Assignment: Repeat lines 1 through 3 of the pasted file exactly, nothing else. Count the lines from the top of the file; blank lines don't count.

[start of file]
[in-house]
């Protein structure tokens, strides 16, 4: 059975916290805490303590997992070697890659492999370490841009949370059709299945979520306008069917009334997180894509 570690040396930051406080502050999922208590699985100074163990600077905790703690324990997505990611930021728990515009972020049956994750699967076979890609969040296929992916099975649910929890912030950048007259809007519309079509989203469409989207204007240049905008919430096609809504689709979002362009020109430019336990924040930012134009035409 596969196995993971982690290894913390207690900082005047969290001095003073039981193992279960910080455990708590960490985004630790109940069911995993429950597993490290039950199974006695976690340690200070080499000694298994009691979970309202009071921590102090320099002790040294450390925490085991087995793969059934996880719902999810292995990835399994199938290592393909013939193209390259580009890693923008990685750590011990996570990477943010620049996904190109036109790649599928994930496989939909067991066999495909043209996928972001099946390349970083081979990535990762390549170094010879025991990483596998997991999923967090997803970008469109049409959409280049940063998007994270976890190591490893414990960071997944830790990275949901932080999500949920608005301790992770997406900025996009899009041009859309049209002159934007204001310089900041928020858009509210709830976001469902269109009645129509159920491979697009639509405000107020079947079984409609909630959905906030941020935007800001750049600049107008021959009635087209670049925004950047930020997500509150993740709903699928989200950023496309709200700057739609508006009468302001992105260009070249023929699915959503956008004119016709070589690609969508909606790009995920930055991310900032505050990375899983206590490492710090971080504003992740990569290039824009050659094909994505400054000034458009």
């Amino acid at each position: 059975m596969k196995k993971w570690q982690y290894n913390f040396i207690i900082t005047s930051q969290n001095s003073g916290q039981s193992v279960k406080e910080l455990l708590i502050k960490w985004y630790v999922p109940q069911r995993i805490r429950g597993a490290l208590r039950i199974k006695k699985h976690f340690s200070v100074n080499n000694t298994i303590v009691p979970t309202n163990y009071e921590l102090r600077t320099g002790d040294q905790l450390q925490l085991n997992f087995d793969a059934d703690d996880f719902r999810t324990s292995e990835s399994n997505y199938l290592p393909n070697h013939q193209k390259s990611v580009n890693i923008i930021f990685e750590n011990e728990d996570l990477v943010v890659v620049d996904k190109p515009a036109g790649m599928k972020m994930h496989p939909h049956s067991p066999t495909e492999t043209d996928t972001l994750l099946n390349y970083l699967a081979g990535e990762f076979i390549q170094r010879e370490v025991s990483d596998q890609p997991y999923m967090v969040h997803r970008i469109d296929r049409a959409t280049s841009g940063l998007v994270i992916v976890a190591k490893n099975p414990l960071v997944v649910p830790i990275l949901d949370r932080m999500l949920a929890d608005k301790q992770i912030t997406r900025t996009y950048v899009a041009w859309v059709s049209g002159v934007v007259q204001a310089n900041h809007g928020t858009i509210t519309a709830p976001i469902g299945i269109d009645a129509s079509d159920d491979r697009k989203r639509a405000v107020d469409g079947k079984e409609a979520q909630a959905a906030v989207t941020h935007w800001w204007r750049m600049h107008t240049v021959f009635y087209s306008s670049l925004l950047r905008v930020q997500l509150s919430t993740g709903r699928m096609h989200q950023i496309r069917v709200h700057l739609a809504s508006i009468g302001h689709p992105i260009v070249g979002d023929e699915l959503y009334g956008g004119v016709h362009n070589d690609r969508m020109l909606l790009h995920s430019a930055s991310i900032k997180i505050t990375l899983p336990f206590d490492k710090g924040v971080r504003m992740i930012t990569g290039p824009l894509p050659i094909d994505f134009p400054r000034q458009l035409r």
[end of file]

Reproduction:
[in-house]
């Protein structure tokens, strides 16, 4: 059975916290805490303590997992070697890659492999370490841009949370059709299945979520306008069917009334997180894509 570690040396930051406080502050999922208590699985100074163990600077905790703690324990997505990611930021728990515009972020049956994750699967076979890609969040296929992916099975649910929890912030950048007259809007519309079509989203469409989207204007240049905008919430096609809504689709979002362009020109430019336990924040930012134009035409 596969196995993971982690290894913390207690900082005047969290001095003073039981193992279960910080455990708590960490985004630790109940069911995993429950597993490290039950199974006695976690340690200070080499000694298994009691979970309202009071921590102090320099002790040294450390925490085991087995793969059934996880719902999810292995990835399994199938290592393909013939193209390259580009890693923008990685750590011990996570990477943010620049996904190109036109790649599928994930496989939909067991066999495909043209996928972001099946390349970083081979990535990762390549170094010879025991990483596998997991999923967090997803970008469109049409959409280049940063998007994270976890190591490893414990960071997944830790990275949901932080999500949920608005301790992770997406900025996009899009041009859309049209002159934007204001310089900041928020858009509210709830976001469902269109009645129509159920491979697009639509405000107020079947079984409609909630959905906030941020935007800001750049600049107008021959009635087209670049925004950047930020997500509150993740709903699928989200950023496309709200700057739609508006009468302001992105260009070249023929699915959503956008004119016709070589690609969508909606790009995920930055991310900032505050990375899983206590490492710090971080504003992740990569290039824009050659094909994505400054000034458009």
């Amino acid at each position: 059975m596969k196995k993971w570690q982690y290894n913390f040396i207690i900082t005047s930051q969290n001095s003073g916290q039981s193992v279960k406080e910080l455990l708590i502050k960490w985004y630790v999922p109940q069911r995993i805490r429950g597993a490290l208590r039950i199974k006695k699985h976690f340690s200070v100074n080499n000694t298994i303590v009691p979970t309202n163990y009071e921590l102090r600077t320099g002790d040294q905790l450390q925490l085991n997992f087995d793969a059934d703690d996880f719902r999810t324990s292995e990835s399994n997505y199938l290592p393909n070697h013939q193209k390259s990611v580009n890693i923008i930021f990685e750590n011990e728990d996570l990477v943010v890659v620049d996904k190109p515009a036109g790649m599928k972020m994930h496989p939909h049956s067991p066999t495909e492999t043209d996928t972001l994750l099946n390349y970083l699967a081979g990535e990762f076979i390549q170094r010879e370490v025991s990483d596998q890609p997991y999923m967090v969040h997803r970008i469109d296929r049409a959409t280049s841009g940063l998007v994270i992916v976890a190591k490893n099975p414990l960071v997944v649910p830790i990275l949901d949370r932080m999500l949920a929890d608005k301790q992770i912030t997406r900025t996009y950048v899009a041009w859309v059709s049209g002159v934007v007259q204001a310089n900041h809007g928020t858009i509210t519309a709830p976001i469902g299945i269109d009645a129509s079509d159920d491979r697009k989203r639509a405000v107020d469409g079947k079984e409609a979520q909630a959905a906030v989207t941020h935007w800001w204007r750049m600049h107008t240049v021959f009635y087209s306008s670049l925004l950047r905008v930020q997500l509150s919430t993740g709903r699928m096609h989200q950023i496309r069917v709200h700057l739609a809504s508006i009468g302001h689709p992105i260009v070249g979002d023929e699915l959503y009334g956008g004119v016709h362009n070589d690609r969508m020109l909606l790009h995920s430019a930055s991310i900032k997180i505050t990375l899983p336990f206590d490492k710090g924040v971080r504003m992740i930012t990569g290039p824009l894509p050659i094909d994505f134009p400054r000034q458009l035409r």